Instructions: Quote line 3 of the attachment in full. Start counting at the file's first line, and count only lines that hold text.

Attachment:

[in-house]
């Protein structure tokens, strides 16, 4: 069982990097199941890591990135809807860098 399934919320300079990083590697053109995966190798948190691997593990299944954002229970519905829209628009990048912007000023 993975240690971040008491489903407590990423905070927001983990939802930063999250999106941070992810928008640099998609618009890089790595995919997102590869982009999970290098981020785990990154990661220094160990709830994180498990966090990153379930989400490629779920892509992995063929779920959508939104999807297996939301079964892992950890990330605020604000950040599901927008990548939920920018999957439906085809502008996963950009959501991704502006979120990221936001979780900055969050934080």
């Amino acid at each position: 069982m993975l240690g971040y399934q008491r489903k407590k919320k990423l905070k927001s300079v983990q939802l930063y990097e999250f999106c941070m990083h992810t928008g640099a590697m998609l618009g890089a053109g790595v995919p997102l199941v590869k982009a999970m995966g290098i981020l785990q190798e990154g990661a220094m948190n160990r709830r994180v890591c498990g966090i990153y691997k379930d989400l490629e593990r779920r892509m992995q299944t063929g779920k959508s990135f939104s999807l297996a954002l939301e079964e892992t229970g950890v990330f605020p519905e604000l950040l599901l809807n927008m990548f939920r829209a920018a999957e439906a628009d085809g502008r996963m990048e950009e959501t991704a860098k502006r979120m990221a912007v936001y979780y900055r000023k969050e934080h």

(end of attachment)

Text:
């Amino acid at each position: 069982m993975l240690g971040y399934q008491r489903k407590k919320k990423l905070k927001s300079v983990q939802l930063y990097e999250f999106c941070m990083h992810t928008g640099a590697m998609l618009g890089a053109g790595v995919p997102l199941v590869k982009a999970m995966g290098i981020l785990q190798e990154g990661a220094m948190n160990r709830r994180v890591c498990g966090i990153y691997k379930d989400l490629e593990r779920r892509m992995q299944t063929g779920k959508s990135f939104s999807l297996a954002l939301e079964e892992t229970g950890v990330f605020p519905e604000l950040l599901l809807n927008m990548f939920r829209a920018a999957e439906a628009d085809g502008r996963m990048e950009e959501t991704a860098k502006r979120m990221a912007v936001y979780y900055r000023k969050e934080h």